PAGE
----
An authentic aesthetic, private brand and friendly employees have granted Trader Joe’s a cult following
When you hear the name “Trader Joe’s” what often comes to mind is a moderately sized, old-timey grocery store with eerily similar-looking employees in different colored Hawaiian shirts and a casual atmosphere.
The first Trader Joe’s shop was established in 1967 in Pasadena, CA by Joe Coulombe who launched a small chain of convenience stores around the Pronto Market area of Los Angeles. As of April 2020, there are 504 Trader Joe’s stores in 42 states with annual sales of over $14 billion.
Knowing that customers enjoyed a variety of foods with the average American having an increasingly diverse palate, Coulombe began to introduce foods from all over the world under the Trader Joe’s private brand. Introduced in 1970, the first of these products was granola, then considered a novelty item. Between 80-85% of the food items at a Trader Joe’s food are from their private brand.
The chain store is famous for its small-town shopping vibe and highly curated selection of high quality, affordable food items, fresh produce and a medley of frozen dishes from cuisines around the world—from Indian chicken tikka masala to Chinese steamed pork soup dumplings to the tried-and-true American classic Mac ‘n Cheese. Seasonal products are often sought after, like the fall-inspired Pumpkin Biscotti, wintertime favorite Peppermint Bark and Thanksgiving-inspired Turkey Pot Pie. Trader Joe’s even has its own beer and wine label.
If you’ve been to Trader Joe’s, it’s obvious why many people prefer to shop there. The employees are taught to engage with customers, always offering smiles and helpful directions when a shopper cannot find what they are looking for.
Its friendly staff and calm atmosphere has made it a popular shopping destination for UC Davis students. As Anika Patel, a third-year computer science and engineering major, put it, “[The] friendly employees always make me feel welcome. [Trader Joe’s] consistently has the lowest prices so they are the best economical option in Davis, [… and] they offer unique products I really like.”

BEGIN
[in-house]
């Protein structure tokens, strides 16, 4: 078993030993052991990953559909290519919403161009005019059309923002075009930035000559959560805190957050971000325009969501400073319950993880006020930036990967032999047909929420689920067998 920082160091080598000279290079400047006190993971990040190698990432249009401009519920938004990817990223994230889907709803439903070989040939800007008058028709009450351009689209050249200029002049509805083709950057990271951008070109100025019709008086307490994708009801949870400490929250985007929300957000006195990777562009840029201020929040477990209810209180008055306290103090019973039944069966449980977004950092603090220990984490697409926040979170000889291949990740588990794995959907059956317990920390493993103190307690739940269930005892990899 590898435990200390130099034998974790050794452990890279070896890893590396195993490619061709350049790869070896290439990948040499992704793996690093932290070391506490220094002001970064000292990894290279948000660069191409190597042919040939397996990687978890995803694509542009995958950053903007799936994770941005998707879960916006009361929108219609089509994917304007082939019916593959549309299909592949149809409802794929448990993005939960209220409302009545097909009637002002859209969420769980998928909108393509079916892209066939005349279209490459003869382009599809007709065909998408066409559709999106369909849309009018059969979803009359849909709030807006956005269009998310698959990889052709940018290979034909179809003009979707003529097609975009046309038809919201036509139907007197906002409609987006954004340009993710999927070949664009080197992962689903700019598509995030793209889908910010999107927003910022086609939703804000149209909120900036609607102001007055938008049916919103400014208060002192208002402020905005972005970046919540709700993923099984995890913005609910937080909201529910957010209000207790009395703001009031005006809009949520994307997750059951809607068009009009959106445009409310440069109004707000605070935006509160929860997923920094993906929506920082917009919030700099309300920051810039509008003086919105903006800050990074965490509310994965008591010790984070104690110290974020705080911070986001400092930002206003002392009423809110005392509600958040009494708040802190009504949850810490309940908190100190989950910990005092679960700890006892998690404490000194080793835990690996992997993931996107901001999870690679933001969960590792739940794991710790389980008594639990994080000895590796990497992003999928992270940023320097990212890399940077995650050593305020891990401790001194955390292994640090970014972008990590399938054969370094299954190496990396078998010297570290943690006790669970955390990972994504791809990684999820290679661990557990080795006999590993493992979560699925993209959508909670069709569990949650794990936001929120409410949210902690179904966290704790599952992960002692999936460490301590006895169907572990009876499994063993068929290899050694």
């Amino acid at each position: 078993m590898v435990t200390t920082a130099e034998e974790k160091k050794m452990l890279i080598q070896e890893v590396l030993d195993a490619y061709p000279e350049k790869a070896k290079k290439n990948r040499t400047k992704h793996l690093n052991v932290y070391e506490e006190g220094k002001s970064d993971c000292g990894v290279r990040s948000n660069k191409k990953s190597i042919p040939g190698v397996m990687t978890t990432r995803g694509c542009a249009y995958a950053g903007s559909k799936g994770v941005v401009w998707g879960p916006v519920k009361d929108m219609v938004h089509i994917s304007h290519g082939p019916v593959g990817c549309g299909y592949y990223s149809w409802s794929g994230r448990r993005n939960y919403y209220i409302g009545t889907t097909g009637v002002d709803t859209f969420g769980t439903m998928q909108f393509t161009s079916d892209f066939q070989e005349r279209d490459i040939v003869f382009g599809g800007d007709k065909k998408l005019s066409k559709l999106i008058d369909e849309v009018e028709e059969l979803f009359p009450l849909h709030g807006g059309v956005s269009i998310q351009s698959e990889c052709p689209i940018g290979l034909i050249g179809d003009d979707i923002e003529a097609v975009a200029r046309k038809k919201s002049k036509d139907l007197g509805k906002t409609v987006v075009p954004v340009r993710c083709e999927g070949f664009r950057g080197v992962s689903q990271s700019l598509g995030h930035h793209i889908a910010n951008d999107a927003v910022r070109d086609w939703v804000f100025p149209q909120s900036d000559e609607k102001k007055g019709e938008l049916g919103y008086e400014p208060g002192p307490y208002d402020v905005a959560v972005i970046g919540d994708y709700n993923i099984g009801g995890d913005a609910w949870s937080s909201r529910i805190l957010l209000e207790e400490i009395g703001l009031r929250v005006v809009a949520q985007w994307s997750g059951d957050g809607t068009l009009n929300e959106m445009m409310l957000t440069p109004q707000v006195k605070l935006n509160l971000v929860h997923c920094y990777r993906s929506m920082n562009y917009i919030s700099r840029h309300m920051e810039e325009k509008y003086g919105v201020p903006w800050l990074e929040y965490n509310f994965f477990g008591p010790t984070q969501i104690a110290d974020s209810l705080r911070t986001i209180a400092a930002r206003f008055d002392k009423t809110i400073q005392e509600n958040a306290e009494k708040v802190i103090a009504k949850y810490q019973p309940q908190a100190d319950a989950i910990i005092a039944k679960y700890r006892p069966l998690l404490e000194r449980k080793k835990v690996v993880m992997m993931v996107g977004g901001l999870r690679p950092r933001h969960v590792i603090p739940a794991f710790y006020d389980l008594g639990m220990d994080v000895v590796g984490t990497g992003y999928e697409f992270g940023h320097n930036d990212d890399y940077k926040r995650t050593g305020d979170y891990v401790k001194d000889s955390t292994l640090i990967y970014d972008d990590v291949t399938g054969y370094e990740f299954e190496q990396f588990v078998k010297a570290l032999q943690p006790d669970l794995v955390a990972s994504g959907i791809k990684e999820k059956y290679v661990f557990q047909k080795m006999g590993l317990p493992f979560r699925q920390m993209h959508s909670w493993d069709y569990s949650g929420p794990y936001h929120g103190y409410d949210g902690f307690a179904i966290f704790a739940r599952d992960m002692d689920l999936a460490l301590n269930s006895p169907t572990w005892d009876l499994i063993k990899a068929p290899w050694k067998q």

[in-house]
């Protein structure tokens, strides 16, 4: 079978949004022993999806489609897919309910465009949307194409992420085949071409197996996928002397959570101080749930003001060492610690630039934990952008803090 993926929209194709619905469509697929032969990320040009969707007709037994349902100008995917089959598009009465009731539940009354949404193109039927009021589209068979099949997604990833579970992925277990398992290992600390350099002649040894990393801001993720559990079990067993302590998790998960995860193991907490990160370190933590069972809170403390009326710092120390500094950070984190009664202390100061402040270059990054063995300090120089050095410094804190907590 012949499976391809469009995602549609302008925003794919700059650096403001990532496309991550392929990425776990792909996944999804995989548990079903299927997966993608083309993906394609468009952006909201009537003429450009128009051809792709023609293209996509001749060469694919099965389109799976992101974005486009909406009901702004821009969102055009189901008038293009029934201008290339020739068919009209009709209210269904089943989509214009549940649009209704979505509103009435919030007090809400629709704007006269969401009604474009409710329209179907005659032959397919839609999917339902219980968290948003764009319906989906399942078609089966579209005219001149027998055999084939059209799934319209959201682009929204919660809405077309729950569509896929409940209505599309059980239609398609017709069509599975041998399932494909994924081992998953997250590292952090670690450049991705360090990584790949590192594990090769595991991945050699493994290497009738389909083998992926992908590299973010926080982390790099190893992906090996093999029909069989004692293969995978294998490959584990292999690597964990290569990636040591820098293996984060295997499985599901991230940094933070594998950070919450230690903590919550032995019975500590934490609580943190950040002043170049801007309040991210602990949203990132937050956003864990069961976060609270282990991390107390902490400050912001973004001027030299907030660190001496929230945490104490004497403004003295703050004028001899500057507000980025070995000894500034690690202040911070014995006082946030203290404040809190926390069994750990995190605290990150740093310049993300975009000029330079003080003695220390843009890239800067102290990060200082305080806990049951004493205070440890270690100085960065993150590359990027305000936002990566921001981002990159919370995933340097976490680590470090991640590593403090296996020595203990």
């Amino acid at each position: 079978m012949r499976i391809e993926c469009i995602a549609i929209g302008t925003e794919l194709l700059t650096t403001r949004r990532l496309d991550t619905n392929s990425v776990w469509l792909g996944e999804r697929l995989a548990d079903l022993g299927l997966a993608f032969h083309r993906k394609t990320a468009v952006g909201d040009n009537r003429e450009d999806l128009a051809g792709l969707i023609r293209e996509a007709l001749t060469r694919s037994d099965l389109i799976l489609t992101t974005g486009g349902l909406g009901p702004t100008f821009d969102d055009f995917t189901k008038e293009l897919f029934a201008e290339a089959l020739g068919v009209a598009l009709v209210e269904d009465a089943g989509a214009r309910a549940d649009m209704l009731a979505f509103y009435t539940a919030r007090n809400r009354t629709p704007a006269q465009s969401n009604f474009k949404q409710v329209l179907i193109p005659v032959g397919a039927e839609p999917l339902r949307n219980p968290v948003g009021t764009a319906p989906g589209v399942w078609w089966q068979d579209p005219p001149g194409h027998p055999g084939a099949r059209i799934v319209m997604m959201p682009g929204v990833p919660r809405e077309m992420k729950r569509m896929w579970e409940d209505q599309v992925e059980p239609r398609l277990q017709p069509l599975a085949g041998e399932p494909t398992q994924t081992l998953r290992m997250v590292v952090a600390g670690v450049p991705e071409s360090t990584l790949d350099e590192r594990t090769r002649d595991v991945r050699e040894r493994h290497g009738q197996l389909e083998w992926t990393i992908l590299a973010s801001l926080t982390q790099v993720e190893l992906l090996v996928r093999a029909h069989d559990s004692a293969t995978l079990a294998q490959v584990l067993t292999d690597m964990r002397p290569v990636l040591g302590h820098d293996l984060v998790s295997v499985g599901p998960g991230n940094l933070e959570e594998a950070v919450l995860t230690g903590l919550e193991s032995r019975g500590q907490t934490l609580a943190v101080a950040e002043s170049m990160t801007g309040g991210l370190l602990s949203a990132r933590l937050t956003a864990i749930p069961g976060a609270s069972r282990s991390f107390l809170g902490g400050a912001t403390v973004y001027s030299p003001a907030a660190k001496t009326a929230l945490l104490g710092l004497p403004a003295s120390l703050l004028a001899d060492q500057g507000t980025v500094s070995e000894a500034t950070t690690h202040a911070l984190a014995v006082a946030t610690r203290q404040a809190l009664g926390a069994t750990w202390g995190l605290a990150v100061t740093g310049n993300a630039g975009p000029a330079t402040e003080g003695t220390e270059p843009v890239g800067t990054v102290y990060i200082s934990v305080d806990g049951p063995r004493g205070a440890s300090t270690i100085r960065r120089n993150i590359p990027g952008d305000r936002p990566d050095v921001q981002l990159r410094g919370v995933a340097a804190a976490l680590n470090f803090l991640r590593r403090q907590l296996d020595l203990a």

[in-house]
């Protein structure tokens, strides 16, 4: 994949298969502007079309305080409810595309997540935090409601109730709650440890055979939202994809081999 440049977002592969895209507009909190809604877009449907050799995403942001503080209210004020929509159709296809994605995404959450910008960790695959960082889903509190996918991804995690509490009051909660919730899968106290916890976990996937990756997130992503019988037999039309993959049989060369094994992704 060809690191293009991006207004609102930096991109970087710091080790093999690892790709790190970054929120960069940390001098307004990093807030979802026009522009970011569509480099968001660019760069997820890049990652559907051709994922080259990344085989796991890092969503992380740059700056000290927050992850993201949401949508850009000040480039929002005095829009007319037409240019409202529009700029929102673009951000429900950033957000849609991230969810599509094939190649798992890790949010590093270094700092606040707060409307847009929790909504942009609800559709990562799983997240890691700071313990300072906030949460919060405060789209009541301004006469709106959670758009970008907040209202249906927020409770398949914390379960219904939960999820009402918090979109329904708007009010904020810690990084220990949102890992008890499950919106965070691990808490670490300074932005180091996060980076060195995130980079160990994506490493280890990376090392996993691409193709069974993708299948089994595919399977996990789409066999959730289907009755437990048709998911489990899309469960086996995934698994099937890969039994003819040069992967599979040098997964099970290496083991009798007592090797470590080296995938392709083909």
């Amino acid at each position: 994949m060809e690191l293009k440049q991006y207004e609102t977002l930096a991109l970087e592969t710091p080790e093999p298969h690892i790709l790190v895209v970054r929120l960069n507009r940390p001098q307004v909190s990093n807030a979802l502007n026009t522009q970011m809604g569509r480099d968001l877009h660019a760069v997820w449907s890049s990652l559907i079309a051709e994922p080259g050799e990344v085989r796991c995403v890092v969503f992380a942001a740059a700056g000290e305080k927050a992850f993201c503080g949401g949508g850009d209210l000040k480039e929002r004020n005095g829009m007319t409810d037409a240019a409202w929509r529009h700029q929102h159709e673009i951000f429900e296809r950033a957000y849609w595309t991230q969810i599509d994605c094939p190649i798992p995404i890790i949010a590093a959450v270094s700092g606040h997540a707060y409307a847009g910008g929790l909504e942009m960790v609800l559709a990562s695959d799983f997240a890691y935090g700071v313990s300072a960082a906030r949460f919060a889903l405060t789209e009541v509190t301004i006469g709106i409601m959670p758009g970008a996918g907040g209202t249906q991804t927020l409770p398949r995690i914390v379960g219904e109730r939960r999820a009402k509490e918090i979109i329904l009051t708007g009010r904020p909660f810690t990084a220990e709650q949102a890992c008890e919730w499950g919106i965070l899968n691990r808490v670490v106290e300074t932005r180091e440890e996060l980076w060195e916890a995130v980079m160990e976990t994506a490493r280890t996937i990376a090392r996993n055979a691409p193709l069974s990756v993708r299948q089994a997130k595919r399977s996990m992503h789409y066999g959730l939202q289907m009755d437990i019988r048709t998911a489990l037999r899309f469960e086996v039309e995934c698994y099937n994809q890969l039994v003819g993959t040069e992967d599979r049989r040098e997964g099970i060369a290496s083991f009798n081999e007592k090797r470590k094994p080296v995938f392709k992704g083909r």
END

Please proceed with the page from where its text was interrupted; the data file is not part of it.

Elizabeth Hershey, a fourth-year English major, also appreciates the kind Trader Joe’s staff. “[The] staff as well typically are more friendly than Safeway and Target,” Hersey said.
It comes as little surprise that Trader Joe’s has acquired a cult-like following with a loyal customer base and as a popular shopping destination for college students thanks to its plethora of frozen meals and affordably priced food items.
When asked what the appeal to Trader Joe’s was, Shambhavi Mishra, a fourth-year biochemistry and molecular biology major, answered, “Trader Joe’s has really unique snacks. They have a wide variety of foods you won’t find anywhere else. They don’t sell basic or mainstream brands. They sell their own Trader Joe’s brand and have their own unique stuff.”
Trader Joe’s also offers a social experience. “[It’s] always super fun to walk down the aisle. I like to talk to friends about recs. [It] has become a super mainstream thing in social media where people even do Trader Joe’s hauls,” Mishra said.
Not only that, Trader Joe’s also boasts its own social media fan pages such as @traderjoeslist, an unaffiliated Trader Joe’s food item finds page with over 1.5 million Instagram followers.
By emphasizing unique ingredients and having branding that feels authentic, Trader Joe’s is able to give each customer a unique shopping experience. In addition, the Trader Joe’s shopping model is not convenience-based, in which one click of a button can do all the shopping you need, but rather promotes an environment in which shopping is fun and interactive.
The classic aesthetic of the grocery store—Hawaiian tiki designs, wood paneling, fake palm trees and cute, hand-written item signs with dad jokes—contributes to the excitement of shopping there.
“I feel like Trader Joe’s has a younger crowd. Sounds silly, but [it] gives me a nature-outdoorsy hippie vibe, especially in Davis,” Hershey said.
The effort Trader Joe’s puts into store appearance makes all the difference. “In my brain it’s a chain store, obviously. It is always exactly the same,” Hershey said. “What makes it feel different is they do all their own branding. [It] makes it feel more like a homey, smaller grocery store. [Its] the branding that really sells it—small signs made out of construction paper. It’s just not like regular stores.”
Whether Trader Joe’s is your go-to grocery store or a treasure-cove of uncommon food items that you can bond with friends and family over, it has become increasingly ingrained into popular culture. There are numerous recipe pages, food-bloggers and Instagram accounts dedicated to Trader Joe’s with loyal customers always curious about the next binge-worthy food item.
Simply put, Trader Joe’s might just be a grocery store, but it has become a curated shopping experience that customers keep coming back for.
Written by: Muhammad Tariq — email@example.com